You should now have this in front of you:
The CustomUI Editor app has a REALLY useful feature. Before you save your changes to the file and go check out what you’ve done in PowerPoint, you can validate that the XML you’ve created is correct.
Remember that first line that included this:
That tells the editor what version of the fluent ribbon XML definition (schema) is in use and that contains all of the rules about what attributes are allowed with what elements. It doesn’t check the values to if you write “TagView” instead of “TabView”, you won’t see an error until you open the file again in PowerPoint.
So you can simply click the Validate button to see if your XML is ok or not:
Assuming everything’s good:
Save, Close and Test
Now you can save the XML to your PowerPoint file by clicking the save button and before we go check it in PowerPoint, don’t forget to close the file in the CustomUI Editor because you don’t want it open at the same time in two different apps. That’s bad news for your sanity and can corrupt your file!
Back in PowerPoint, you can open your customised template and see that the user no longer has access to any of the master views:
See how the Master Views group is no longer visible between the first Presentation Views group and the original third group, Show.
But I don’t want to hide the whole group!
That’s good. Because messing around with Microsoft’s built-in functionality this way can really confuse users. Let’s say they open another template that hasn’t been customised as we’ve done above. The Master Views group reappears. And then they Alt-Tab back to your template and the group disappears again. Cue numerous IT help desk support tickets!
So perhaps a better approach could be to hide or even just disable (the control remains visible but is inactive and shaded in grey) the Slide Master button.
Now you’ve seen some XML, you might think we could just do something like this:
See how we removed the visible attribute and got rid of the / from the end of the group line so that we could get “inside” the group to reach the individual button called ViewSlideMasterView and then set its enabled attribute to false, before closing the group on the next line.
This XML is completely valid. But if you save and close the file and reopen it in PowerPoint, you’ll get this error:
This is because Microsoft doesn’t allow you to modify their built-in UI at the group level. You can hide tabs and groups but you can’t hide/disable controls within groups. Neither can you add your own custom controls to built-in groups.
So what’s the solution?
Well, we get clever and hide the Masters View group as we originally did above and then recreate our own custom group to mimic that of Microsoft’s, adding their built-in controls into our custom group and then enabling/hiding them as we please, because it’s our group and not Microsoft’s. Cool huh?
So here’s the XML to do that:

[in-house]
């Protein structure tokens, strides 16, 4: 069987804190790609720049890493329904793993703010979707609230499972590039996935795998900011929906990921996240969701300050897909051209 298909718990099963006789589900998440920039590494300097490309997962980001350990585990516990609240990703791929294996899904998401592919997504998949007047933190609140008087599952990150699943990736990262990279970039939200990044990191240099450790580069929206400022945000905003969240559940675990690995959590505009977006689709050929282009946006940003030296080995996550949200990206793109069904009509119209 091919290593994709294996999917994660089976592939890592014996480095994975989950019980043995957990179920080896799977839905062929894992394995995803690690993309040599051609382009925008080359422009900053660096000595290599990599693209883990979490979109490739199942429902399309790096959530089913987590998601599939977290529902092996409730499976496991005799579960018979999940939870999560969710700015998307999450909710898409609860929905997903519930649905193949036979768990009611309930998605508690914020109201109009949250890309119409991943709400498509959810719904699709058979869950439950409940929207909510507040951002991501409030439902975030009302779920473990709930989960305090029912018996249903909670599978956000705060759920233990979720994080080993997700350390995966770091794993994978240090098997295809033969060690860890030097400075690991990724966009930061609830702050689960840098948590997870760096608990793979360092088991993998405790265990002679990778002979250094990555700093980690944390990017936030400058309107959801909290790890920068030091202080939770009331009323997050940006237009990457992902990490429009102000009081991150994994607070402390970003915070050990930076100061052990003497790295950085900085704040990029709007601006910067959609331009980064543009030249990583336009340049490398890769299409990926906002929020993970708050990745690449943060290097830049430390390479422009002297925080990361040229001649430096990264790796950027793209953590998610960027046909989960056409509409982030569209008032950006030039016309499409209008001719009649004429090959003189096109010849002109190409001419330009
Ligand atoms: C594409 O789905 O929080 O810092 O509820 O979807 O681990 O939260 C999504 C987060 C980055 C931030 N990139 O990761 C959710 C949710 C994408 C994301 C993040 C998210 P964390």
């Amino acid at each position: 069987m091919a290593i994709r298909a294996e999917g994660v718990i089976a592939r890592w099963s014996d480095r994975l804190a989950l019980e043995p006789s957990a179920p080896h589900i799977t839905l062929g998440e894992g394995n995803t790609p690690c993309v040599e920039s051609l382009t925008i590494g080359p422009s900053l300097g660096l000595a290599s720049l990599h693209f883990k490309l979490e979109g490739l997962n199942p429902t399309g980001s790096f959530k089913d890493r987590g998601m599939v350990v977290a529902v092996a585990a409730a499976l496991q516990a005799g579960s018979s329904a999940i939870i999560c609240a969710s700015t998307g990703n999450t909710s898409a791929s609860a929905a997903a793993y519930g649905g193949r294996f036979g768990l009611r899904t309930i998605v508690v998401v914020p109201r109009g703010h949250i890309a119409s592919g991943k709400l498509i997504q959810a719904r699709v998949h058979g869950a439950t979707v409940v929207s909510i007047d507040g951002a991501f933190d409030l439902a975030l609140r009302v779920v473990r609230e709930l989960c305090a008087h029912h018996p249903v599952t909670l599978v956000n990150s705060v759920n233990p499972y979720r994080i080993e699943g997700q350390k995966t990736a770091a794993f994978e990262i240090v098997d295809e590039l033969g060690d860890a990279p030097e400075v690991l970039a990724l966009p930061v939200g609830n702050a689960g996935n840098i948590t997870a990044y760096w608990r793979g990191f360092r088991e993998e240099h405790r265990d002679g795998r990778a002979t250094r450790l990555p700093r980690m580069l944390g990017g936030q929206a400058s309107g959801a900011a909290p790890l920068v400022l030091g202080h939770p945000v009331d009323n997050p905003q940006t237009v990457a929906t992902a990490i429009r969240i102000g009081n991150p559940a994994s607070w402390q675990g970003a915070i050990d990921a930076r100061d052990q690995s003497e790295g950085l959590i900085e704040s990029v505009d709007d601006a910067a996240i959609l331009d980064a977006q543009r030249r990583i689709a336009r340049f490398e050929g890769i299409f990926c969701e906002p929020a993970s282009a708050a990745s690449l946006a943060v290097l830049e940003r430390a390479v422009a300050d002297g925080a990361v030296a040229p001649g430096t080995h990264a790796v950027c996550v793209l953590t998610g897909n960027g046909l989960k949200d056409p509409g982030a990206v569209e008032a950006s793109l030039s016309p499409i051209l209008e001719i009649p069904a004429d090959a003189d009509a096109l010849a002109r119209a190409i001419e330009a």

And this is the result in PowerPoint:
Let’s take it step by step.
The first thing we’ve done is hide the built-in Master Views group with this line:
Next we create our own custom group (note the use of id not idMso), set the label that will be displayed to the same for the built-in version of the group and insert it after the built-in group for Presentation Views:
The next step is to add large versions of the built in buttons (which are actually toggle buttons) into our newly created custom group:
And finally, we’re going to disable the Slide Master button by adding the enabled attribute and setting its value to false:
This enables us to retain the familiar Microsoft UI but disable the button we don’t want the user to be able to access. In the original examples at the beginning of this article, we also included the case whereby we hid the Slide Master button. To do this, we simply change the enabled attribute to a visible attribute:
So now you’ve seen how it’s possible to customise the UI that’s presented with your PowerPoint template and of course any presentations created from that template (the ribbon customisation gets copied across when you create a pptx from a potx). Now we have to think like a hacker and consider the question “what will my users do to try to circumvent this?”. There will always be someone who wants to undo your good work!
There are multiple ways to achieve most things in Microsoft applications. Opening the Slide Master view is no exception. Here’s three ways to do it:
- Use the ribbon to click the View tab and then click the Slide Master button
- Use a keyboard shortcut, which for the Slide Master view is Alt+W+M
- While holding the Shift key, click the small Normal view button in the status bar of PowerPoint (down on the bottom right of the PowerPoint window)
Our customisation handles the first two cases but it doesn’t handle the last one. Surprisingly, this status bar Normal view button is not just a small version of the one used in the ribbon in the View tab. It’s a completely different control so I was unable to find a way to disable this Shift+Button behaviour. But, like all things in life, an obstacle is a deterrent not a failsafe. This article will help you avoid “accidental” template damage by the casual user.
If you found this article useful, please share it with anyone you know in the presentation industry because sharing means more people can discover the power of extensibility in Microsoft Office applications.
If you have a need for customising PowerPoint, which can be anything from simple ribbon modifications to macro development and on to a full blown add-in, please contact us.